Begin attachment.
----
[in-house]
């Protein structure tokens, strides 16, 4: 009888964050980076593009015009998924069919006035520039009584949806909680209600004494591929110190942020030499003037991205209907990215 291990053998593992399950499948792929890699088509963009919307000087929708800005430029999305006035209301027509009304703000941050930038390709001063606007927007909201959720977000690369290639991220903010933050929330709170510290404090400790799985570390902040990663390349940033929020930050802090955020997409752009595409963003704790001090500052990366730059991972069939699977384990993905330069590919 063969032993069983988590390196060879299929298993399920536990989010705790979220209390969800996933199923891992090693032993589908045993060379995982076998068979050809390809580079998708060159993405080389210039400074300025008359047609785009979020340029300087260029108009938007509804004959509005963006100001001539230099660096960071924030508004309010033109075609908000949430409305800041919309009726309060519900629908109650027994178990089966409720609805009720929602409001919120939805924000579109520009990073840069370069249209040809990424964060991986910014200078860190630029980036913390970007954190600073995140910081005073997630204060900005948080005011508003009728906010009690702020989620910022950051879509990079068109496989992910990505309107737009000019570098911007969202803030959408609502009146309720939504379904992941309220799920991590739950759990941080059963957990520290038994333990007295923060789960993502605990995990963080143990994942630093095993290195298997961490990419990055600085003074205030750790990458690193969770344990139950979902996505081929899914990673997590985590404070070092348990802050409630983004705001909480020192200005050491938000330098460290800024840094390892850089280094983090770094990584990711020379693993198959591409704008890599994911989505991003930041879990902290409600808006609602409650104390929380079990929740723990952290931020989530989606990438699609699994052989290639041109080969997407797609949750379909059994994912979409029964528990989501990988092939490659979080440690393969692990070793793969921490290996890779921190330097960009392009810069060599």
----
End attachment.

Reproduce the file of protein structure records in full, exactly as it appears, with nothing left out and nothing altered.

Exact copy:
[in-house]
């Protein structure tokens, strides 16, 4: 009888964050980076593009015009998924069919006035520039009584949806909680209600004494591929110190942020030499003037991205209907990215 291990053998593992399950499948792929890699088509963009919307000087929708800005430029999305006035209301027509009304703000941050930038390709001063606007927007909201959720977000690369290639991220903010933050929330709170510290404090400790799985570390902040990663390349940033929020930050802090955020997409752009595409963003704790001090500052990366730059991972069939699977384990993905330069590919 063969032993069983988590390196060879299929298993399920536990989010705790979220209390969800996933199923891992090693032993589908045993060379995982076998068979050809390809580079998708060159993405080389210039400074300025008359047609785009979020340029300087260029108009938007509804004959509005963006100001001539230099660096960071924030508004309010033109075609908000949430409305800041919309009726309060519900629908109650027994178990089966409720609805009720929602409001919120939805924000579109520009990073840069370069249209040809990424964060991986910014200078860190630029980036913390970007954190600073995140910081005073997630204060900005948080005011508003009728906010009690702020989620910022950051879509990079068109496989992910990505309107737009000019570098911007969202803030959408609502009146309720939504379904992941309220799920991590739950759990941080059963957990520290038994333990007295923060789960993502605990995990963080143990994942630093095993290195298997961490990419990055600085003074205030750790990458690193969770344990139950979902996505081929899914990673997590985590404070070092348990802050409630983004705001909480020192200005050491938000330098460290800024840094390892850089280094983090770094990584990711020379693993198959591409704008890599994911989505991003930041879990902290409600808006609602409650104390929380079990929740723990952290931020989530989606990438699609699994052989290639041109080969997407797609949750379909059994994912979409029964528990989501990988092939490659979080440690393969692990070793793969921490290996890779921190330097960009392009810069060599």